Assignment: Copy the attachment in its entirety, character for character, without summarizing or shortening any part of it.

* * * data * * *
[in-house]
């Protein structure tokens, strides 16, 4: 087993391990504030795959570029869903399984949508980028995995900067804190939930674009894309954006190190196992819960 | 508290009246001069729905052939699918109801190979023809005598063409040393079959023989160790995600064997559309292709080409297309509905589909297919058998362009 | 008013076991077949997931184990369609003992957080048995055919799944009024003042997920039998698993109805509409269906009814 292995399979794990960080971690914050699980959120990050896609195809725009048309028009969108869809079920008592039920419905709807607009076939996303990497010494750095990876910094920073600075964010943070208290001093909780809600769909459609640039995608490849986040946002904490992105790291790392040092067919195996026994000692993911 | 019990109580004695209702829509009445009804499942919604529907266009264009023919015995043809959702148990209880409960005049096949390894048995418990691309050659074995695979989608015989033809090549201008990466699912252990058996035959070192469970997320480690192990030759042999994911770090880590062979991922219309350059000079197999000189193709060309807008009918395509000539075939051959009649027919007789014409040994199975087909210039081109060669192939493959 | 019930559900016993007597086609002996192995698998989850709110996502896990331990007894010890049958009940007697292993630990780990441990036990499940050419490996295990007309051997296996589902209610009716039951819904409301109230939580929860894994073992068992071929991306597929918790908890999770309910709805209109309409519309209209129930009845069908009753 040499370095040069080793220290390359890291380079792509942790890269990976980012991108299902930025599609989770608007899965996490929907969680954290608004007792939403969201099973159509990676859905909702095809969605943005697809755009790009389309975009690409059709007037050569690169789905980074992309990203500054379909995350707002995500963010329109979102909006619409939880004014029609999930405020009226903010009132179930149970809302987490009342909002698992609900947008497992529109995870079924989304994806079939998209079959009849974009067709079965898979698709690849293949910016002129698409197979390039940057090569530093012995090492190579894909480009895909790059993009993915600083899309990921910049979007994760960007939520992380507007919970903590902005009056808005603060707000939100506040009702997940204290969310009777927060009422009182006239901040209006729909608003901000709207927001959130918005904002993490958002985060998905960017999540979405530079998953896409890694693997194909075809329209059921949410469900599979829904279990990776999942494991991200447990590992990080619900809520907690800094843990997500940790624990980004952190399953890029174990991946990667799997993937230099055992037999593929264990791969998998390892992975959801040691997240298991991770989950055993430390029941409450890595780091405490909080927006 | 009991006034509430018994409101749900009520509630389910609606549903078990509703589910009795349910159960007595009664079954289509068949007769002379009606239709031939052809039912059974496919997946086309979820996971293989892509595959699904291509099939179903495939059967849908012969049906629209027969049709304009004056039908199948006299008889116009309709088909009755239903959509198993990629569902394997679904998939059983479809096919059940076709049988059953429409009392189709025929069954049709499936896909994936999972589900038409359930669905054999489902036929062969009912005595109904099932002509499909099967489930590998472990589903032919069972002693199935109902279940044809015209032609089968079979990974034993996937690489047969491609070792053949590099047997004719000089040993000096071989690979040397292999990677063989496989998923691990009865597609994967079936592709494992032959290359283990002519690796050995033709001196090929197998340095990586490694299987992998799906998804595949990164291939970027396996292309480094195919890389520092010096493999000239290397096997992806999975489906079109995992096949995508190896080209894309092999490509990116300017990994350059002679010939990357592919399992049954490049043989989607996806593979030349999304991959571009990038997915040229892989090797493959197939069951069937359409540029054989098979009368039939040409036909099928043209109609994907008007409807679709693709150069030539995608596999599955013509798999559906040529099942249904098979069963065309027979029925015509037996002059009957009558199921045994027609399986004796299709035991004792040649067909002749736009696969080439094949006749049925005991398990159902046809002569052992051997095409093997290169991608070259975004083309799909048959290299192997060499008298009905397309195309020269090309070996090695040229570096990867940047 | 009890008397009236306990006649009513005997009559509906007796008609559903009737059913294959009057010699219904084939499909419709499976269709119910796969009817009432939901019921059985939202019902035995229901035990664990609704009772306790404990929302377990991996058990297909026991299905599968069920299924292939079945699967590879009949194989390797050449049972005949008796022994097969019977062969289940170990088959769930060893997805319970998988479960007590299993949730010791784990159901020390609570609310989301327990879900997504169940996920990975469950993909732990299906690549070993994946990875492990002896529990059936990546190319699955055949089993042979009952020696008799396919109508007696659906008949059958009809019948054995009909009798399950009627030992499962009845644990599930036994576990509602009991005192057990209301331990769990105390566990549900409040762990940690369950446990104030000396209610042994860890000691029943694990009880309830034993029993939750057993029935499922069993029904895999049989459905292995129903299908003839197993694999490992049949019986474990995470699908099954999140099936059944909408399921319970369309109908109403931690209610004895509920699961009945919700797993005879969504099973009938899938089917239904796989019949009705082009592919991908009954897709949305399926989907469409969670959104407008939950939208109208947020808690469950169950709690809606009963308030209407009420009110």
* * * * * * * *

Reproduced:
[in-house]
């Protein structure tokens, strides 16, 4: 087993391990504030795959570029869903399984949508980028995995900067804190939930674009894309954006190190196992819960 | 508290009246001069729905052939699918109801190979023809005598063409040393079959023989160790995600064997559309292709080409297309509905589909297919058998362009 | 008013076991077949997931184990369609003992957080048995055919799944009024003042997920039998698993109805509409269906009814 292995399979794990960080971690914050699980959120990050896609195809725009048309028009969108869809079920008592039920419905709807607009076939996303990497010494750095990876910094920073600075964010943070208290001093909780809600769909459609640039995608490849986040946002904490992105790291790392040092067919195996026994000692993911 | 019990109580004695209702829509009445009804499942919604529907266009264009023919015995043809959702148990209880409960005049096949390894048995418990691309050659074995695979989608015989033809090549201008990466699912252990058996035959070192469970997320480690192990030759042999994911770090880590062979991922219309350059000079197999000189193709060309807008009918395509000539075939051959009649027919007789014409040994199975087909210039081109060669192939493959 | 019930559900016993007597086609002996192995698998989850709110996502896990331990007894010890049958009940007697292993630990780990441990036990499940050419490996295990007309051997296996589902209610009716039951819904409301109230939580929860894994073992068992071929991306597929918790908890999770309910709805209109309409519309209209129930009845069908009753 040499370095040069080793220290390359890291380079792509942790890269990976980012991108299902930025599609989770608007899965996490929907969680954290608004007792939403969201099973159509990676859905909702095809969605943005697809755009790009389309975009690409059709007037050569690169789905980074992309990203500054379909995350707002995500963010329109979102909006619409939880004014029609999930405020009226903010009132179930149970809302987490009342909002698992609900947008497992529109995870079924989304994806079939998209079959009849974009067709079965898979698709690849293949910016002129698409197979390039940057090569530093012995090492190579894909480009895909790059993009993915600083899309990921910049979007994760960007939520992380507007919970903590902005009056808005603060707000939100506040009702997940204290969310009777927060009422009182006239901040209006729909608003901000709207927001959130918005904002993490958002985060998905960017999540979405530079998953896409890694693997194909075809329209059921949410469900599979829904279990990776999942494991991200447990590992990080619900809520907690800094843990997500940790624990980004952190399953890029174990991946990667799997993937230099055992037999593929264990791969998998390892992975959801040691997240298991991770989950055993430390029941409450890595780091405490909080927006 | 009991006034509430018994409101749900009520509630389910609606549903078990509703589910009795349910159960007595009664079954289509068949007769002379009606239709031939052809039912059974496919997946086309979820996971293989892509595959699904291509099939179903495939059967849908012969049906629209027969049709304009004056039908199948006299008889116009309709088909009755239903959509198993990629569902394997679904998939059983479809096919059940076709049988059953429409009392189709025929069954049709499936896909994936999972589900038409359930669905054999489902036929062969009912005595109904099932002509499909099967489930590998472990589903032919069972002693199935109902279940044809015209032609089968079979990974034993996937690489047969491609070792053949590099047997004719000089040993000096071989690979040397292999990677063989496989998923691990009865597609994967079936592709494992032959290359283990002519690796050995033709001196090929197998340095990586490694299987992998799906998804595949990164291939970027396996292309480094195919890389520092010096493999000239290397096997992806999975489906079109995992096949995508190896080209894309092999490509990116300017990994350059002679010939990357592919399992049954490049043989989607996806593979030349999304991959571009990038997915040229892989090797493959197939069951069937359409540029054989098979009368039939040409036909099928043209109609994907008007409807679709693709150069030539995608596999599955013509798999559906040529099942249904098979069963065309027979029925015509037996002059009957009558199921045994027609399986004796299709035991004792040649067909002749736009696969080439094949006749049925005991398990159902046809002569052992051997095409093997290169991608070259975004083309799909048959290299192997060499008298009905397309195309020269090309070996090695040229570096990867940047 | 009890008397009236306990006649009513005997009559509906007796008609559903009737059913294959009057010699219904084939499909419709499976269709119910796969009817009432939901019921059985939202019902035995229901035990664990609704009772306790404990929302377990991996058990297909026991299905599968069920299924292939079945699967590879009949194989390797050449049972005949008796022994097969019977062969289940170990088959769930060893997805319970998988479960007590299993949730010791784990159901020390609570609310989301327990879900997504169940996920990975469950993909732990299906690549070993994946990875492990002896529990059936990546190319699955055949089993042979009952020696008799396919109508007696659906008949059958009809019948054995009909009798399950009627030992499962009845644990599930036994576990509602009991005192057990209301331990769990105390566990549900409040762990940690369950446990104030000396209610042994860890000691029943694990009880309830034993029993939750057993029935499922069993029904895999049989459905292995129903299908003839197993694999490992049949019986474990995470699908099954999140099936059944909408399921319970369309109908109403931690209610004895509920699961009945919700797993005879969504099973009938899938089917239904796989019949009705082009592919991908009954897709949305399926989907469409969670959104407008939950939208109208947020808690469950169950709690809606009963308030209407009420009110």